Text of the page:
These are desperate times for the Bruins even after pulling out a solid, blue-collar 2-1 win over a sputtering Los Angeles Kings team on Thursday night.

The victory ended a four-game losing streak and gave the Bruins just their second road win of the season in eight tries. It was also the fourth win of the season for backup netminder Anton Khudobin, who is a sterling 4-0-2 and has given them everything they could possibly hope for out of the backup spot. The Bruins have a grand total of 18 points on the season and Khudobin miraculously has more than half of those (10 to be exact).

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It’s clearly a far cry from last season for Khudobin, of course, when it took until February for the goalie’s season to get in gear.

But Thursday night’s 27-save effort from Khudobin was also a stunning contrast to what Tuukka Rask has been able to produce this season. Khudobin has a .928 save percentage and 2.35 goals-against average. Rask has a dreadful .897 save percentage while giving them average play between the pipes at best.  

Khudobin is tied for seventh in the NHL with reigning Vezina Trophy winner Sergei Bobrovsky in save percentage and Rask is chilling in the NHL goalie statistical basement with retreads Steve Mason and James Reimer.

Quite simply, Khudobin has been way better than Rask and the Bruins have, for whatever reason, played better hockey in front of their backup goalie. Some of it might also be about Khudobin’s more adaptable game behind a Boston defense that can make things unpredictable for their goaltender, but Rask is being paid $7 million a season to be better and figure it out. It would be amazing if this trend continued for the entire season and it would certainly merit more examination from management as to why the rest of the Bruins and Rask can’t seem to combine for an effective, winning product on the ice.

For now, the Bruins need to simply win by whatever means necessary and that amounts to riding Khudobin’s hot streak for as long as it lasts. It should begin with the backup goalie getting a second consecutive start against the San Jose Sharks on Saturday night and seeing where it goes from there. Perhaps the extra rest gets Rask additional time to get his game together, or serves as the kind of motivation to get the Finnish netminder into a mode where he can steal games for an undermanned, out-gunned team that needs that right now.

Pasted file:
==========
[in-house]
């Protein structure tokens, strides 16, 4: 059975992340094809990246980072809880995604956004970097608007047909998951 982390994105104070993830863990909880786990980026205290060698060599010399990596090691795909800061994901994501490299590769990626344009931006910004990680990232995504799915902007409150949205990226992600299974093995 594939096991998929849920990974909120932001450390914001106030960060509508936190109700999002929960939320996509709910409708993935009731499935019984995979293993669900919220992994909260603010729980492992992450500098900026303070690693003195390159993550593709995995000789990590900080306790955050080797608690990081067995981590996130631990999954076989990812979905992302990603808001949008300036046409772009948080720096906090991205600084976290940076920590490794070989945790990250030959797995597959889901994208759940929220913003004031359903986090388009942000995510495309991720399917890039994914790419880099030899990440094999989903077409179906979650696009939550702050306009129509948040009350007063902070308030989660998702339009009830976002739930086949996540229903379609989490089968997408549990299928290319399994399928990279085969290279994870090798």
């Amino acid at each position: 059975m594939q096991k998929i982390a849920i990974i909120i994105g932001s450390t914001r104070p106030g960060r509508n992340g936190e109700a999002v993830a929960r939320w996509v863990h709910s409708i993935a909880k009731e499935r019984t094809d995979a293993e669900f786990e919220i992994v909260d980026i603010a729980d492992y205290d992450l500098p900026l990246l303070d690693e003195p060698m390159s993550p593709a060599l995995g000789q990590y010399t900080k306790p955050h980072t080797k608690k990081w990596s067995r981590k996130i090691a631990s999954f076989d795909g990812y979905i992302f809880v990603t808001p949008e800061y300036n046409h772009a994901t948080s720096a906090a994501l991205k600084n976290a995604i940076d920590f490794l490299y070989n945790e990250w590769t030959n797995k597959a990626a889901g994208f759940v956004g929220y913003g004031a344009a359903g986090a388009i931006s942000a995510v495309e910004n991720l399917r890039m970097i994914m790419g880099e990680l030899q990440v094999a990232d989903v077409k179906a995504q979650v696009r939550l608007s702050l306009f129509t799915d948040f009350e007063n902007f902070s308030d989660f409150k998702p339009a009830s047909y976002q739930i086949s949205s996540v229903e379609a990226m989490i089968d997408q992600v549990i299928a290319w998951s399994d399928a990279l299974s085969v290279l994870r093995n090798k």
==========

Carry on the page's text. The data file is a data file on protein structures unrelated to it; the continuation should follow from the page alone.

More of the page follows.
“We’re going to look at it,” said Bruce Cassidy, when asked postgame by reporters in L.A. about his goalie for Saturday night. “He played very well against San Jose last time. They’re a heavy team. He seems to do well in these kinds of games with a lot of traffic around the net. But we’ll look at that decision [Friday].”

Khudobin has stopped 57 of 61 shots in his two games in November, so perhaps that level of hot goaltending could also allow the Bruins to survive a month that otherwise might absolutely bury their playoff hopes. Maybe Khudobin finally loses on Saturday night and the goaltending conversation, not controversy, ends as quickly as his point streak. For now, riding the hot goalie is the right call for a team that needs something good to hang onto.

The Bruins are in desperation mode until they get a number of their injured players back. There certainly might not be more of a desperate option than setting their beleaguered sights on a goalie they sent to the minors as recently as last season. But it’s a new season, Khudobin has been excellent and he’s earned a chance to carry this team for a little bit until they can get things back in order.

Calling Khudobin’s number is the right call right now for the Bruins and, quite frankly, shouldn’t be that difficult a choice given what we’ve seen so far this season.